A letter signed by more than 1,000 health professionals in Maricopa County says schools without mask mandates are twice as likely to have a COVID-19 outbreak among school and staff compared with those that require universal masking. (File photo by Kelly Richmond/Cronkite News)
PHOENIX – Physicians, health care workers and public health professionals in Maricopa County this week urged the county Board of Supervisors to enact a universal mask mandate for K-12 schools as the number of kids hospitalized for COVID-19 continues to rise at an “alarming” rate.
More than 1,000 health care workers signed a letter asking supervisors to adopt a resolution requiring masks to protect students, many of whom are too young to be vaccinated.
“The need for action is urgent, it’s immediate and it’s right now,” said Dr. Christina Bergin, a physician at a Phoenix hospital. “Every day that we fail to act, to require universal masking or take significant action to improve the air quality and filtration in classrooms, many additional children and teachers become infected.”
The letter outlines the growing number of child hospitalizations.
“Children now represent 22.4% of the weekly reported COVID cases in the United States,” it said. “The dramatic increase in pediatric COVID infections directly corresponds to schools reopening without mask mandates or the ability to provide the same level of physical distancing as last year.”
Supervisors received the letter after the board’s Wednesday meeting agenda had been created, so they couldn’t address it during the session, a spokesman said in an email. He said the board appreciates the letter and shares some of the same concerns about the rise in cases and continues to monitor the data.
“Members have encouraged residents to use mitigation tactics to protect themselves and others, and they will continue to support the role Public Health plays as the department works with schools, health care professionals and the broader community,” the email said.
Bergin and Dr. Ruth Franks Snedecor, who asked their hospital affiliations not be disclosed because of safety concerns, have been working in hospitals throughout the pandemic.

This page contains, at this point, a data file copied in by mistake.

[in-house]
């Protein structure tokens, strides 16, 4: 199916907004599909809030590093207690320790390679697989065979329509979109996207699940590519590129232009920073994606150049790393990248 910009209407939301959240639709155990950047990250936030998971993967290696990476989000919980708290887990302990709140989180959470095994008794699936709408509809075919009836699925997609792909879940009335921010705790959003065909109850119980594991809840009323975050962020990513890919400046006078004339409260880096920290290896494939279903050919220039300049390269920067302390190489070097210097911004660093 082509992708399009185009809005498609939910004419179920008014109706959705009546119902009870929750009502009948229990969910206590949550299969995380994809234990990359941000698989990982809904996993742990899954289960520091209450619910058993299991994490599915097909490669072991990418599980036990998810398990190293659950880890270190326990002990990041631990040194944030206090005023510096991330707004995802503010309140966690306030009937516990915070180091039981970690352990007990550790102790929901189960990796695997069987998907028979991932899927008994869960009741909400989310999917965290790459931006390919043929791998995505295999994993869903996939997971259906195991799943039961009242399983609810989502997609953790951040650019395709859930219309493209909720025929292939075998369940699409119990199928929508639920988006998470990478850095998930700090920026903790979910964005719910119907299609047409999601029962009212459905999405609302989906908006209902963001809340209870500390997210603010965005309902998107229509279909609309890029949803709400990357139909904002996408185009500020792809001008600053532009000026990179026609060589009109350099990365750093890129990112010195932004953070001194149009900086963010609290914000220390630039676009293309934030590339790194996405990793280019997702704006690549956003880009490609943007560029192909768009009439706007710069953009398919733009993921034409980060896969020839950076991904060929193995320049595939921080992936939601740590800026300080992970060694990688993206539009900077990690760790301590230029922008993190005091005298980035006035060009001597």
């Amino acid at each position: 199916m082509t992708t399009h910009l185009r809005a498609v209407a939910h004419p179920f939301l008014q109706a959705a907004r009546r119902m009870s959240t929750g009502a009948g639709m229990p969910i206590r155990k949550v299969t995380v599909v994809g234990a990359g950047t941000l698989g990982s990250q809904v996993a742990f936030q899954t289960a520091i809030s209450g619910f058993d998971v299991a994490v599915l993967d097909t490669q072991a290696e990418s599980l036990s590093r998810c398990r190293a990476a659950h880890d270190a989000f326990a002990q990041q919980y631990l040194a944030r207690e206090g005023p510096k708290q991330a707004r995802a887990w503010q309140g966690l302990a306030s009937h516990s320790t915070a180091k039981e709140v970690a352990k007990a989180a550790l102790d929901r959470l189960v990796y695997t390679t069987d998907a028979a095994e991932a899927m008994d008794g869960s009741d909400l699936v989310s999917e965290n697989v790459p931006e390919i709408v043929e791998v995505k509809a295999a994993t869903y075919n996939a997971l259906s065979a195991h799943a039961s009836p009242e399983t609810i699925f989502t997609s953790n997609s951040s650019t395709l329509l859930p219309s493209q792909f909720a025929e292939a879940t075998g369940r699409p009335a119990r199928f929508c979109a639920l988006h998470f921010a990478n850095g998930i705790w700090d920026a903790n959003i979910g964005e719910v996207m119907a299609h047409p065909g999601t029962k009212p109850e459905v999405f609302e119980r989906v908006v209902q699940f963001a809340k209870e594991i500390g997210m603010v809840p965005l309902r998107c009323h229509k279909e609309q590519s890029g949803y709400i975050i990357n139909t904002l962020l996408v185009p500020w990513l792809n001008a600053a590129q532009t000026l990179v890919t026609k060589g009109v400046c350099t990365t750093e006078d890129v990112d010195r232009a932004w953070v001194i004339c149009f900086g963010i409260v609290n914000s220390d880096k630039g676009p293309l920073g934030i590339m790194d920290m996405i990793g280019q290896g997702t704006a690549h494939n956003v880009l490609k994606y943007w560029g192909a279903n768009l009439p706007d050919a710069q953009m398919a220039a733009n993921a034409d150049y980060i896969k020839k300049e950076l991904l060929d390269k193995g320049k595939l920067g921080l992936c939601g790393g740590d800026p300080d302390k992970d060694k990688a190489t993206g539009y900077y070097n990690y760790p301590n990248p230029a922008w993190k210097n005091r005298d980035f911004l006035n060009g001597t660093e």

“We already know that the best place for kids to learn is, in fact, the classroom,” said Franks Snedecor, who hopes the board will stand up for the health and safety of the public and “implement a resolution or adopt a resolution requiring universal mask mandates in K-12 schools.”
There were 227 active school outbreaks in Maricopa County, according to the COVID-19 dashboard, with 1,661 students infected as of Wednesday, Sept. 1. The letter says schools without mask mandates are twice as likely to have a COVID-19 outbreak among school and staff compared with those that require universal masking.
“Children are good super spreaders because they are not vaccinated right now,” Franks Snedecor said. “Study after study shows that masking in the classroom, or masking in general, really reduces the risk of contagion and the risk of spread.”
In August, Banner Health admitted 412 pediatric patients into its hospitals or placed them under observation with suspected COVID-19 symptoms, according to information released at a news conference Wednesday. This is a significant increase compared to July, when 174 pediatric patients were admitted.
Dr. Marjorie Bessel, chief clinical officer at Banner Health, said, “Our pediatric population is experiencing a high level of COVID, higher than what we’ve seen previously,” but most pediatric patients do not require intensive care.
Bessel said levels of RSV – respiratory syncytial – also are on the rise much earlier than normal this season, causing some concern for what the upcoming fall and winter months could bring.
She had three recommendations for students, faculty and parents to prevent further spread of COVID-19: Children should wear masks in school, everyone who is age eligible should get vaccinated and anyone who is experiencing symptoms should not go to school.
“We see some signs that our numbers are not exponentially increasing over the last week or so,” Bessel said. “Our ICU cases are increasing, however. We will continue to see increases, which is why we’re here to ask you to do your part and get a COVID vaccination.”
Bergin and Franks Snedecor also are a part of an organization of parents and physicians that provides resources to families who want to advocate for safer pandemic practices in schools.
Aside from the letter to the board, Bergin said they are both advocating for their own children’s schools and school boards and have found success in asking for a universal mask mandate within schools. She also said it’s within the jurisdiction of the Board of Supervisors to enact masks in schools before the state ban on mask mandates takes effect later this month.
Bergin said they “really hope to get as much information out there to the public and other leaders in our state and country to raise awareness of how devastating the delta variant has been in schools.”
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